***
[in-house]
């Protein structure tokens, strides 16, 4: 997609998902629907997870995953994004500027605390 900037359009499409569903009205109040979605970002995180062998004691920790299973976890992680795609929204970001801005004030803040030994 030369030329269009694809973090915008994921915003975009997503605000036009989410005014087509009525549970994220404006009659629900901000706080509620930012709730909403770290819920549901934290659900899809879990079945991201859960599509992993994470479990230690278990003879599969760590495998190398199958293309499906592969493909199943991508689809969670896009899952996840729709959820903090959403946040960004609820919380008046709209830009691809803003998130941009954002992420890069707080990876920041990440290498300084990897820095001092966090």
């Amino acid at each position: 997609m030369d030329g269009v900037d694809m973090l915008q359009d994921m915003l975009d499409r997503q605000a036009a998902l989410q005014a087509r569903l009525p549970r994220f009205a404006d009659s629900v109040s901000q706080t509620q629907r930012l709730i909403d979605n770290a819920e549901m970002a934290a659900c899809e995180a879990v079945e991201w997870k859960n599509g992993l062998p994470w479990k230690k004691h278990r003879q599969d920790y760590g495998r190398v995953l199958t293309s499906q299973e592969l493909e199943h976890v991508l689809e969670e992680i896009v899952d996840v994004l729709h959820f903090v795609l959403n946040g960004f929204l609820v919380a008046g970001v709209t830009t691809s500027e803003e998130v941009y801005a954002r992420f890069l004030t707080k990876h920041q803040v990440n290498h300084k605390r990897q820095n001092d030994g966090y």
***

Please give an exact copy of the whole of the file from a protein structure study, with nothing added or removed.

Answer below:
[in-house]
């Protein structure tokens, strides 16, 4: 997609998902629907997870995953994004500027605390 900037359009499409569903009205109040979605970002995180062998004691920790299973976890992680795609929204970001801005004030803040030994 030369030329269009694809973090915008994921915003975009997503605000036009989410005014087509009525549970994220404006009659629900901000706080509620930012709730909403770290819920549901934290659900899809879990079945991201859960599509992993994470479990230690278990003879599969760590495998190398199958293309499906592969493909199943991508689809969670896009899952996840729709959820903090959403946040960004609820919380008046709209830009691809803003998130941009954002992420890069707080990876920041990440290498300084990897820095001092966090």
């Amino acid at each position: 997609m030369d030329g269009v900037d694809m973090l915008q359009d994921m915003l975009d499409r997503q605000a036009a998902l989410q005014a087509r569903l009525p549970r994220f009205a404006d009659s629900v109040s901000q706080t509620q629907r930012l709730i909403d979605n770290a819920e549901m970002a934290a659900c899809e995180a879990v079945e991201w997870k859960n599509g992993l062998p994470w479990k230690k004691h278990r003879q599969d920790y760590g495998r190398v995953l199958t293309s499906q299973e592969l493909e199943h976890v991508l689809e969670e992680i896009v899952d996840v994004l729709h959820f903090v795609l959403n946040g960004f929204l609820v919380a008046g970001v709209t830009t691809s500027e803003e998130v941009y801005a954002r992420f890069l004030t707080k990876h920041q803040v990440n290498h300084k605390r990897q820095n001092d030994g966090y």